Cain Velasquez (above) and Junior dos Santos are going to escort MMA to the next level. | Photo: Sherdog.com
Everyone answers to somebody, so we, the staff at Sherdog.com, have decided to defer to our readers. “The Doggy Bag” gives you the opportunity to speak about what is on your mind from time to time.
Our reporters, columnists, radio hosts and editors will chime in with our answers and thoughts, so keep the emails coming.
This week, Sherdog.com readers sound off on a diverse host of hot topics, including UFC’s deal with Fox, lots of Anderson Silva talk -- including Yushin Okami, Georges St. Pierre and Jon Jones -- the Strikeforce heavyweight grand prix and Dream’s bantamweight grand prix.
Nice to see MMA’s exposure growing so fast with the deal between the UFC and Fox lasting seven years. What kind of numbers and ratings do they have to do in order to renew on their deal with a better contract on the UFC’s end? How about adapting their business approach with getting away from the pay-per-view model? Can they rely solely on advertising and sponsors with the networks, or is it their mindset that they will maintain the stance of PPV is their biggest income? -- Peter, from London
Jack Encarnacao, Sherdog Radio Network “Rewind” host: Well, Peter, as Friday’s announcement of Cain Velasquez vs. Junior dos Santos for the Fox premiere showed, you were on to something in wondering where the UFC heavyweight champion fits in all of this.
The ratings question is a very important one but will be the hardest to get an answer to, I suspect. Fox Sports Chairman David Hill was asked directly on Friday’s conference call what potential ratings Fox is floating to advertisers for UFC events. The question was first met with a brief but pregnant silence. Then Hill said his golden rule is to never predict ratings, because it’s a “zero-sum game.”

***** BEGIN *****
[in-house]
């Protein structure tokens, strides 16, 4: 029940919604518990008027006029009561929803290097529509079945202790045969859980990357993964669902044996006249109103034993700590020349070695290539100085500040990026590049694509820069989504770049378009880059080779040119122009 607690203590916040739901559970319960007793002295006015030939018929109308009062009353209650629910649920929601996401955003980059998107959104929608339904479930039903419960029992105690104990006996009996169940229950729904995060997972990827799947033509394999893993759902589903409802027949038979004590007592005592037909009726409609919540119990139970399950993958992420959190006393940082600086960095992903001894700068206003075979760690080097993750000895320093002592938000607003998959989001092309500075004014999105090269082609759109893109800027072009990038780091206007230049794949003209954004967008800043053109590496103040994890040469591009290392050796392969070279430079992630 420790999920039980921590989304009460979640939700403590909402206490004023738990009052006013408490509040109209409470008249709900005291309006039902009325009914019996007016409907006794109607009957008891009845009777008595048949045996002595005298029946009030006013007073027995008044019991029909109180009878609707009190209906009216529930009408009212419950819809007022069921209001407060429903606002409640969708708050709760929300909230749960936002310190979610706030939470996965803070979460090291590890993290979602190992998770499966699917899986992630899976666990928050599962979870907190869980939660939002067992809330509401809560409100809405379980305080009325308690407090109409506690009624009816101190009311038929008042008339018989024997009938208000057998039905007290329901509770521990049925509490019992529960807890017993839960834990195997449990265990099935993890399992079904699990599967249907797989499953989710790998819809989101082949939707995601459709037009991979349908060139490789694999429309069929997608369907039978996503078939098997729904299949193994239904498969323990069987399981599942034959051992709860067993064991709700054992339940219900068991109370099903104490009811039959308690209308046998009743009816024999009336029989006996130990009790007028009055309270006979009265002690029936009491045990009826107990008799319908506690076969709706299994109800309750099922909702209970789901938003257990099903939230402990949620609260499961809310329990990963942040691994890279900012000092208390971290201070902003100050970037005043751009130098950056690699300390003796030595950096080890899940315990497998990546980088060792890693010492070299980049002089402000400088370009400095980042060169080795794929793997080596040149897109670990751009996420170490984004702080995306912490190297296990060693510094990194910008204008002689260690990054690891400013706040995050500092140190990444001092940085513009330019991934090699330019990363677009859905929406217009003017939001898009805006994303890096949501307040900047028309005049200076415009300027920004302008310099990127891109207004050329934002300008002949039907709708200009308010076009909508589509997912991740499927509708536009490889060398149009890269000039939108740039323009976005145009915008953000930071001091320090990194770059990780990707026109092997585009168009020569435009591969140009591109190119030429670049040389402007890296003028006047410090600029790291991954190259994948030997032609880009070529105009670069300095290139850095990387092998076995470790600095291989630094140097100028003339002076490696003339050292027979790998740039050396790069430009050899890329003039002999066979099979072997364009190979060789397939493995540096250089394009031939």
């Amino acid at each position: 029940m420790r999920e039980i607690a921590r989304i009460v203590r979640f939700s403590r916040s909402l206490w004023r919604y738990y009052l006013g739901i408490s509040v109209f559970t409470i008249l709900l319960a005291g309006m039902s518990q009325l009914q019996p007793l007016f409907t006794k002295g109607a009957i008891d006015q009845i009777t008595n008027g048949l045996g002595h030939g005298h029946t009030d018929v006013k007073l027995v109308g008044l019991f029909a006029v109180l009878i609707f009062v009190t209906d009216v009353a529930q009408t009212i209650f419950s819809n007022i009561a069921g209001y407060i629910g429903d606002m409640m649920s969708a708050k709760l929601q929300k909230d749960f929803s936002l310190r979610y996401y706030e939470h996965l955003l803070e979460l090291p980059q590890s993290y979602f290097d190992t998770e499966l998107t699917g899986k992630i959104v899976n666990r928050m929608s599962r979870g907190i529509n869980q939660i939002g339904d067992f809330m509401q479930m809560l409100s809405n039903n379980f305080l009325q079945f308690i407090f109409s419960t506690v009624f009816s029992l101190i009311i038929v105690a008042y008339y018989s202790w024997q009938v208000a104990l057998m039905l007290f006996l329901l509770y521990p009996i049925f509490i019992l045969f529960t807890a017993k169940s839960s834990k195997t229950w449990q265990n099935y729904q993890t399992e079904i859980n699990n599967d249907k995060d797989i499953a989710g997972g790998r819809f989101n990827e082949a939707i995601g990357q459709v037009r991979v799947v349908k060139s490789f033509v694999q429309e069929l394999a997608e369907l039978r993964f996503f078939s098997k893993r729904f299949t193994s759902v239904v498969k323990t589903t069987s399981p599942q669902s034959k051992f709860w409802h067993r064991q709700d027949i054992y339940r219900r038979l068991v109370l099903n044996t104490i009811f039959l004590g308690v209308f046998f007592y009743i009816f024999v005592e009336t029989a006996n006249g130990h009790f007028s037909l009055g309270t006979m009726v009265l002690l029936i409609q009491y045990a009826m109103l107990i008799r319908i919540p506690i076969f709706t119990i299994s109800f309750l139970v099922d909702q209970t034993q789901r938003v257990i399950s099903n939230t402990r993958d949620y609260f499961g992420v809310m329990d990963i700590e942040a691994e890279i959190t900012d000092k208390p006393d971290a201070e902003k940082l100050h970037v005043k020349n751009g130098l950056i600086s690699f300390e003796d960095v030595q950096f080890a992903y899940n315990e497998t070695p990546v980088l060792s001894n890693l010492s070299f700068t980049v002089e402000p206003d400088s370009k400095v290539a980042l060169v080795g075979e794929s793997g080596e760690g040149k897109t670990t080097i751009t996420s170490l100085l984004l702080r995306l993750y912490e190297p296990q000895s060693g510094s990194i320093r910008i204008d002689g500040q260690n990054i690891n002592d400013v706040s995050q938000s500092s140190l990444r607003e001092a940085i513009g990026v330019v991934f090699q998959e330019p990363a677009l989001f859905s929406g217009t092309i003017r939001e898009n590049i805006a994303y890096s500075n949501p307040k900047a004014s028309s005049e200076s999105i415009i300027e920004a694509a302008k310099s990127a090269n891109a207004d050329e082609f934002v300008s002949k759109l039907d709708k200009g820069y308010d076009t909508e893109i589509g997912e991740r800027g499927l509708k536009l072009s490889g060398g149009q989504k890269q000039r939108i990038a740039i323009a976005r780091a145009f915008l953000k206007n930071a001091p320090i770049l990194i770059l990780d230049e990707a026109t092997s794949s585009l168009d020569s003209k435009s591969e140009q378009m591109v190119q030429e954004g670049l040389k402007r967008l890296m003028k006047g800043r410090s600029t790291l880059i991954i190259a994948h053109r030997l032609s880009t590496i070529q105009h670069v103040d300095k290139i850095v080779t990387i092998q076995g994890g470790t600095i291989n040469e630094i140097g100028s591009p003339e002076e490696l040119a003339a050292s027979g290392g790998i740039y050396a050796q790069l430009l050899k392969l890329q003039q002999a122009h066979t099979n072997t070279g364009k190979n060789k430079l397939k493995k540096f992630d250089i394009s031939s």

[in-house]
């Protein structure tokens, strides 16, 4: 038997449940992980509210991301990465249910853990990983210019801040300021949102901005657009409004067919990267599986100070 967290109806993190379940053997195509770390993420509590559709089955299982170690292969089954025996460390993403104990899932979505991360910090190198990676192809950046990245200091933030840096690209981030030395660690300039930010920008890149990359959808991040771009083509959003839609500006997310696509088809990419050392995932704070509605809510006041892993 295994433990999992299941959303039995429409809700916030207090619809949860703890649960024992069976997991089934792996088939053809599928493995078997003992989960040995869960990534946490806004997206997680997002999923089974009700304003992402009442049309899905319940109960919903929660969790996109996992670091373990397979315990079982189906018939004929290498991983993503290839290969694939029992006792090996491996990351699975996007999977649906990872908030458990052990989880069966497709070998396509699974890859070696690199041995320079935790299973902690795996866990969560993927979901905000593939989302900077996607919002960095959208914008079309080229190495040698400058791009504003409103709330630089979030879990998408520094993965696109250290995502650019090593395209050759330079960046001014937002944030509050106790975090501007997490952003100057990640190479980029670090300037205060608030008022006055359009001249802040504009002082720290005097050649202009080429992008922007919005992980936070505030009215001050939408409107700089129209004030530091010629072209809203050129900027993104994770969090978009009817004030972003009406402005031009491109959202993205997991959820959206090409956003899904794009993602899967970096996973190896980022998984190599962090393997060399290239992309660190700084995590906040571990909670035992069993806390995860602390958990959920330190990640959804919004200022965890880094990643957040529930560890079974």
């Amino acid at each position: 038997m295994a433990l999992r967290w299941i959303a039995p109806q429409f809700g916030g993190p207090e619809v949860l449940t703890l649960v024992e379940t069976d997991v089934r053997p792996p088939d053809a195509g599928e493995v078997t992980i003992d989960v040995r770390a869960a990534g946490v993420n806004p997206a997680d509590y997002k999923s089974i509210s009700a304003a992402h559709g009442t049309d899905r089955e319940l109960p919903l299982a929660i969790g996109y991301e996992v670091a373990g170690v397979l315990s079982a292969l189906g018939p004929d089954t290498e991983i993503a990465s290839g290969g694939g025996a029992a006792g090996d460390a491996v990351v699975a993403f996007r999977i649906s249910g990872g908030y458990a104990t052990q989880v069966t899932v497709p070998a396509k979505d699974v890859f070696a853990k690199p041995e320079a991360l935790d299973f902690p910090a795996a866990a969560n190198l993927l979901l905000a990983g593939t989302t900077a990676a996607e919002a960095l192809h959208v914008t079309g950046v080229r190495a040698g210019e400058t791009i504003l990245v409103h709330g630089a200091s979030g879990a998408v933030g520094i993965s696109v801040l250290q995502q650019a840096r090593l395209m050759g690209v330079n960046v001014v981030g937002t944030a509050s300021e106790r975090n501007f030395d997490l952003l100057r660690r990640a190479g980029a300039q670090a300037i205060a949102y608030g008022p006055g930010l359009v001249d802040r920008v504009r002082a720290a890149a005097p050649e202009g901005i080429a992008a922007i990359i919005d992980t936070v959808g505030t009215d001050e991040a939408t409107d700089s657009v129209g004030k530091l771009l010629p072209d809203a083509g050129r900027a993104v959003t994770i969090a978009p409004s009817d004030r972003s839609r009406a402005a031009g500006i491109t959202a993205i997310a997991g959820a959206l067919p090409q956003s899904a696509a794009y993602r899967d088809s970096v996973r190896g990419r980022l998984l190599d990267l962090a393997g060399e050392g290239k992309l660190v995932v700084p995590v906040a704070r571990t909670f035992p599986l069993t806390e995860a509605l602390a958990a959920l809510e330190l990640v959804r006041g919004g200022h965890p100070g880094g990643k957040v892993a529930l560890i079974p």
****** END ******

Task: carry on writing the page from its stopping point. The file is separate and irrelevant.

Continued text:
To me, a number that does not eclipse the largest audience that mixed martial arts has done to date would be a failure. The record is somewhere between six million and 7.2 million viewers.
The audience peaked at 6.1 million for the Sept. 30, 2009 broadcast of “The Ultimate Fighter” on Spike TV, which featured a fight between Kevin “Kimbo Slice” Ferguson and Roy Nelson. Amazingly, despite being on cable and therefore available in much fewer homes, “The Ultimate Fighter” number approached the 6.51 million peak for MMA on network television. That was drawn by the Kimbo Slice vs. James Thompson fight on CBS in May 2008.
Note that these are peak audiences as reflected by the average viewership for a 15-minute block of a total broadcast, which is pretty much the standard measurement used in the television industry. More detailed minute-by-minute data reported in 2008 by Ivan Trembow for MMA Weekly showed that, at one point, 7.28 million people were watching Slice vs. Thompson; 6.52 million, at one point, viewed the October 2006 fight between Ken Shamrock and Tito Ortiz on Spike TV. With DVR viewership factored in, the first-run airing of Slice vs. Nelson reached 7.25 million people.